The Spider and the Fly
by Claudia Rowe
The first rule of journalism is that the writer is not the story. Claudia Rowe acknowledges this at the start of an uneasy yet absorbing book that is memoir, reportage and self-help indulgence. More than a decade after her four years of correspondence with serial killer Kendall Francois, who died in 2014, she tried to make sense of her obsession with the man convicted of killing eight women in New York during a two-year spree.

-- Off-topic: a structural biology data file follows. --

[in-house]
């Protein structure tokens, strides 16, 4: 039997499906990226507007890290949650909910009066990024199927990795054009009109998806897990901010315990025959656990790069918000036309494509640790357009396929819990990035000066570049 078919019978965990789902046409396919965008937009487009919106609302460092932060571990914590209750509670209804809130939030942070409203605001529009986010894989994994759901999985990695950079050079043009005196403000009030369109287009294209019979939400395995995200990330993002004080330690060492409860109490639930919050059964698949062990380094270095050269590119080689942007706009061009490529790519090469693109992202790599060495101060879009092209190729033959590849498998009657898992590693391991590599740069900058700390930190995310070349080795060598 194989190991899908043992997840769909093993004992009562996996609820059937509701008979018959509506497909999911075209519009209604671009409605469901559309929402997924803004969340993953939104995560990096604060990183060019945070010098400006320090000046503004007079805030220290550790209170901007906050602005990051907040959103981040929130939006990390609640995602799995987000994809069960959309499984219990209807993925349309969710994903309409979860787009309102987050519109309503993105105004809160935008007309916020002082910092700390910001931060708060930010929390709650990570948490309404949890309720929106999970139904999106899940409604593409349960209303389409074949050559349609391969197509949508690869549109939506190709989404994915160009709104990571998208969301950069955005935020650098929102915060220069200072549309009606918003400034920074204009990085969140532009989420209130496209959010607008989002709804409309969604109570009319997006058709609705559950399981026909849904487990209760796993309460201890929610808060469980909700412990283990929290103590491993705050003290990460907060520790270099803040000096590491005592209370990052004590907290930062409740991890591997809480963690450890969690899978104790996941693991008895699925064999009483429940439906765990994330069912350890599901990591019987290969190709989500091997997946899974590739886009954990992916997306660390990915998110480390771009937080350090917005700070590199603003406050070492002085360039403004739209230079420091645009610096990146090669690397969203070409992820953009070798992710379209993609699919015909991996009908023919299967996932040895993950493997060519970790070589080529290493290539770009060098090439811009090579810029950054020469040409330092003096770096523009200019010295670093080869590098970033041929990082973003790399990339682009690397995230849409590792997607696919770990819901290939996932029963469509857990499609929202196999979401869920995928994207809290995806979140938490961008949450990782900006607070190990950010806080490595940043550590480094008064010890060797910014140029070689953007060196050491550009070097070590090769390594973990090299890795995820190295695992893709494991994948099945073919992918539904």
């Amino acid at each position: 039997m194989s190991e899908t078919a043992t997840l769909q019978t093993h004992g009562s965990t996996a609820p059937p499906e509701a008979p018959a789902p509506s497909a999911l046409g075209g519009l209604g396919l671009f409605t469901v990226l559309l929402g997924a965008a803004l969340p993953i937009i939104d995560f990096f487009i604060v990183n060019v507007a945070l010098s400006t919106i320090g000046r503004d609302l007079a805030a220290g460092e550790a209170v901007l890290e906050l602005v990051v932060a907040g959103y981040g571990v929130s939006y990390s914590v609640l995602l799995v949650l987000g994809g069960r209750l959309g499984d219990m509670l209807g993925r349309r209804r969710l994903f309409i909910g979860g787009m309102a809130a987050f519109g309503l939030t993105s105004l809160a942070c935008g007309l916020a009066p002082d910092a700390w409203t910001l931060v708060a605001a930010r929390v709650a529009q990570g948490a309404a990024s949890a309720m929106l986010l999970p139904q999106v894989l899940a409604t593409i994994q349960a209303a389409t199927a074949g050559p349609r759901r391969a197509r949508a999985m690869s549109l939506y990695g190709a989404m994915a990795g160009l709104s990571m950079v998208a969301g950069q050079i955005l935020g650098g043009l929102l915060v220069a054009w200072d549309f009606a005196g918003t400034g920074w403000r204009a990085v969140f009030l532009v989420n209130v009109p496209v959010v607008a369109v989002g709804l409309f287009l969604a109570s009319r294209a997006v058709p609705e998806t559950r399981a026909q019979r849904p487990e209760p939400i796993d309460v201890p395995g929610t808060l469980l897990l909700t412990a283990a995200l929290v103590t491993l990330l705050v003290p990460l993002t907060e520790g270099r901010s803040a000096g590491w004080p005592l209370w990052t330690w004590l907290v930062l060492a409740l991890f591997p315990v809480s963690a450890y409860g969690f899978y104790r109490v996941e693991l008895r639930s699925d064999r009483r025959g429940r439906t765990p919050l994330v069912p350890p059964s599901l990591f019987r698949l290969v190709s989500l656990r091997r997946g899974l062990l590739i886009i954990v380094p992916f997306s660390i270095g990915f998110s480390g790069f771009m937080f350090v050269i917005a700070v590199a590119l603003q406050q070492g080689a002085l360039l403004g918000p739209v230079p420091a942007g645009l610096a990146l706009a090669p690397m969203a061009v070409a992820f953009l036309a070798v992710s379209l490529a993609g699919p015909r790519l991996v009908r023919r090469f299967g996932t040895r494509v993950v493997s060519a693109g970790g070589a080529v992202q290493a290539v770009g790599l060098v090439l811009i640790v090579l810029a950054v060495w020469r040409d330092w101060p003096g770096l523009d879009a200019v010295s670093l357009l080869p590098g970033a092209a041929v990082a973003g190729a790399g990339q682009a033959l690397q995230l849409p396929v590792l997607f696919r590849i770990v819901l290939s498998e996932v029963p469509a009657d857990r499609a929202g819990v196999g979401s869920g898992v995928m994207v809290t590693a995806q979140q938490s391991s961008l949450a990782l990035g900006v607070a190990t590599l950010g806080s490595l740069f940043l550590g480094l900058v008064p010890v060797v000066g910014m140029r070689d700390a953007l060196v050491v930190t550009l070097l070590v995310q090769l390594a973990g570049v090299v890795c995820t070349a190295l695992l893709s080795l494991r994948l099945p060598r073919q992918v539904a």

To understand why he had become a murderer, she developed a strategy: “If I was ‘real’ with Kendall he would be ‘real’ with me.” The fixation, which included face-to-face contact, would cost her the opprobrium of, among others, a boyfriend (soon to be an ex). Rowe probes Francois’ life as a black man in a predominantly white community, and his relationships with women, especially his mother, with whom he and his sister lived. It was in their putrid house that he stashed the bodies of the women. Rowe had wanted to be the “girl who could unlock Kendall’s secrets”. He wanted human contact. What both got was this book that, unfortunately, poses more questions than it answers.